Internally, Selenium uses the concept of Locator Factories Normally, Serenity uses SmartElementLocatorFactory, an extension of the WebDriver AjaxElementLocatorFactory, when instantiating page objects. Among other things, this helps ensure that web elements are available and usable before they are used, allows field-by-field timeouts, and avoids long unnecessary waits on web elements after a step has failed.

The SmartElementLocatorFactory uses the default implicit wait, or the timeoutInSeconds attribute of the @FindBy annotation if this value has been specified (see below), or the default implicit wait value specified by the webdriver.timeouts.implicitlywait property.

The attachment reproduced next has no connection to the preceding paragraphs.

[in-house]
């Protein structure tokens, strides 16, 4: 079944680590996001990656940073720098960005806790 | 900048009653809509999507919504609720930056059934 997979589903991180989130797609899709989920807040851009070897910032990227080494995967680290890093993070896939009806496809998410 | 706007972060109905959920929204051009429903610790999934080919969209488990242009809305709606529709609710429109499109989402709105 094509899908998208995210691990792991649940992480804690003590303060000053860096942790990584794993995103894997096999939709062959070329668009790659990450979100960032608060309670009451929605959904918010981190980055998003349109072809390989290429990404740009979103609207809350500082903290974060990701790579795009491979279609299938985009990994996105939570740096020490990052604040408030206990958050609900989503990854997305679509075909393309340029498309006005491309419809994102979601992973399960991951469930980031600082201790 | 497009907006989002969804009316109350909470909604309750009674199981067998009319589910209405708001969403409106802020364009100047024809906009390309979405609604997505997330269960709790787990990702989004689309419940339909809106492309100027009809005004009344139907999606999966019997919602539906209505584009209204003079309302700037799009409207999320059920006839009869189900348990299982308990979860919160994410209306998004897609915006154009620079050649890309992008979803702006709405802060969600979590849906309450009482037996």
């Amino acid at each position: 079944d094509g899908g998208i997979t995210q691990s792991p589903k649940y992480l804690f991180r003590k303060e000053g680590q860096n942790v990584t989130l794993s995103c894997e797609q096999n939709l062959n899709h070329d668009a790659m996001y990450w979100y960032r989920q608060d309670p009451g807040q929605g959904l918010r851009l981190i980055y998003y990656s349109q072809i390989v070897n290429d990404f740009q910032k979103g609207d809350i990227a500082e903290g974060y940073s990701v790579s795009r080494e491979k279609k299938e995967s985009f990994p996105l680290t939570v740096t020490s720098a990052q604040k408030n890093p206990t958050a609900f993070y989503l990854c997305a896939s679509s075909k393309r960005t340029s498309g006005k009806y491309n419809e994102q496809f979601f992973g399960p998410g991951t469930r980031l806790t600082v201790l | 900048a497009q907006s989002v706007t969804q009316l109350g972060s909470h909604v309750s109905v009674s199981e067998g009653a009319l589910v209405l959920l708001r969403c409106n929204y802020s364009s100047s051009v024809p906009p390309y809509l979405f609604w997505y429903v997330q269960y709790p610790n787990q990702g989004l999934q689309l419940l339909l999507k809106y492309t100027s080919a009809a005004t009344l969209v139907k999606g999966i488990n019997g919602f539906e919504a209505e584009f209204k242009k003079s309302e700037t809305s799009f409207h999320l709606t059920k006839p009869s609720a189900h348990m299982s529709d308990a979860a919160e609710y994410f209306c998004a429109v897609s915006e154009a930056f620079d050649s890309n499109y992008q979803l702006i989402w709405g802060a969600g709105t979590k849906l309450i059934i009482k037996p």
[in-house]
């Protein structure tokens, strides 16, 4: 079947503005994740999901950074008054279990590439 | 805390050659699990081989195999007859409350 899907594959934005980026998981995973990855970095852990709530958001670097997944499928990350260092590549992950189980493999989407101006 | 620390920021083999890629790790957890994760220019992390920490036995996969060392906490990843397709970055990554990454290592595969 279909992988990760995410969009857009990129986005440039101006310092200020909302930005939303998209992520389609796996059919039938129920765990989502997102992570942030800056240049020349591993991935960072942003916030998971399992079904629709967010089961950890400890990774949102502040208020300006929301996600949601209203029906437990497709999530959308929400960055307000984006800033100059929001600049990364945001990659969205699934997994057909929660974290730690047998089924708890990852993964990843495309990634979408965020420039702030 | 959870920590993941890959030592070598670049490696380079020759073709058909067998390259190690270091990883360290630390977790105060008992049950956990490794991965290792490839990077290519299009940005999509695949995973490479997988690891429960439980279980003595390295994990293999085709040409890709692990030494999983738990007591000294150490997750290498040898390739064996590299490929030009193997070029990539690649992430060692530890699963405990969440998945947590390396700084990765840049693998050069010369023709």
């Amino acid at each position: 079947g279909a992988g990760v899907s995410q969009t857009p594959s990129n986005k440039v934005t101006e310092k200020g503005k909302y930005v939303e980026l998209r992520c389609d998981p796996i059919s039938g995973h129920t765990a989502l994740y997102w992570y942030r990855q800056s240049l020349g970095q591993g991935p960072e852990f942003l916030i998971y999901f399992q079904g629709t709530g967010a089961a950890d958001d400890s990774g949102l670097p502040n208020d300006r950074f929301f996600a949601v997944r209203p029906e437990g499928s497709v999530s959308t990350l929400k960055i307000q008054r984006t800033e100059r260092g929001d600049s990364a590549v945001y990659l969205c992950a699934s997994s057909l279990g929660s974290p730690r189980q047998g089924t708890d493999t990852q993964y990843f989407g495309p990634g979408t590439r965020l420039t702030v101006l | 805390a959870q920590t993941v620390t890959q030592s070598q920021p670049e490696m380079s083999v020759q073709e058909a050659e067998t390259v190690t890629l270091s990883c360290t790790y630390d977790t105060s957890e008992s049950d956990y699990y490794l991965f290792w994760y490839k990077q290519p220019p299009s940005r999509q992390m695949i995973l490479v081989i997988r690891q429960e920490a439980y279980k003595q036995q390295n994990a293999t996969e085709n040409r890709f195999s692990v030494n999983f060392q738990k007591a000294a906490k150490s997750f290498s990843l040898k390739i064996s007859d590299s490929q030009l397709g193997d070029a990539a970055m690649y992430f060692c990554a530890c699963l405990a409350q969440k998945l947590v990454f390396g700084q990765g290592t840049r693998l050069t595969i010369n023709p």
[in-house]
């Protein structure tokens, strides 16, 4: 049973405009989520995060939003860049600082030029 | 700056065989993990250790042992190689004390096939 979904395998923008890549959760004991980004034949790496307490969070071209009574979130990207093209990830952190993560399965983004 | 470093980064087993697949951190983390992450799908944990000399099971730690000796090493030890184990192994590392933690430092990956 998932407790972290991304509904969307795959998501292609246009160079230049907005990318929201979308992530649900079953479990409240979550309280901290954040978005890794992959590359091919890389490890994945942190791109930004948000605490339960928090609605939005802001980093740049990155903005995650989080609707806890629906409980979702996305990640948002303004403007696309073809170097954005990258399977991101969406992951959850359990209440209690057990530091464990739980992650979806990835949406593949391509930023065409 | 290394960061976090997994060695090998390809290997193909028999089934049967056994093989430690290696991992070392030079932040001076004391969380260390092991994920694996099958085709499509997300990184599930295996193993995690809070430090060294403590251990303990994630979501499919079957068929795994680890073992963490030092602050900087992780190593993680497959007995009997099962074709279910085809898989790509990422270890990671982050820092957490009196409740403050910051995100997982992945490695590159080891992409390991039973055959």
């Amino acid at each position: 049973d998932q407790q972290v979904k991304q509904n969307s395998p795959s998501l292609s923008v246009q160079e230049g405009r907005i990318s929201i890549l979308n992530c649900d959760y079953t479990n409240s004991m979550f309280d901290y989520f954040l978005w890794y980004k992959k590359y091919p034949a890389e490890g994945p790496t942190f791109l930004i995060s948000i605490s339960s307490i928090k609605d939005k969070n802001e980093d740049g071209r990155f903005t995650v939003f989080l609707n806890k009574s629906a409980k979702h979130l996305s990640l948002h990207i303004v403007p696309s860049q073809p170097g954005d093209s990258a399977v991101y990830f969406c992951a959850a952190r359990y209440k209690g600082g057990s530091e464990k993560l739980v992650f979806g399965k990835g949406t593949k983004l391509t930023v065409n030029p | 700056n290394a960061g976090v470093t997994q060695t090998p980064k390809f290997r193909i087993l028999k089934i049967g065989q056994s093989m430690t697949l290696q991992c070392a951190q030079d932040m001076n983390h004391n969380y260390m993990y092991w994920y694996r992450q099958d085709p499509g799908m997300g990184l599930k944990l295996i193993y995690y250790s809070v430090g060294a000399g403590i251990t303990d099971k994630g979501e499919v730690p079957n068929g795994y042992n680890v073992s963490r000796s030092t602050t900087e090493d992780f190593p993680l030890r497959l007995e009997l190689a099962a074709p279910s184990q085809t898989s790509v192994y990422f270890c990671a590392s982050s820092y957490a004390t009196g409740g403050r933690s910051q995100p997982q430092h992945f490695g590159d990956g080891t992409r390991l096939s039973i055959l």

In rare cases, you may need to customise this behaviour. To do this, you can use the serenity.locator.factory property to use one of the following alternative locator factories:

  • AjaxElementLocatorFactory: A WebDriver locator factory more suitable for Ajax applications. According to the WebDriver docs, this locator factory will return an element locator that will wait for the specified number of seconds for an element to appear, rather than failing instantly if it’s not present. This works by polling the UI on a regular basis. The element returned will be present on the DOM, but may not actually be visible.

  • DefaultElementLocatorFactory: the default WebDriver locator factory

If you use the AjaxElementLocatorFactory, you can use the webdriver.timeouts.implicitlywait parameter is to specify the number of seconds to wait. If no value is specified, the default wait will be 5 seconds.

Explicit Timeouts

You can also programatically wait until an element is in a particular state. This is more flexible and useful when you need to wait for extra time in a specific situation. For example, we could wait until a field becomes visible: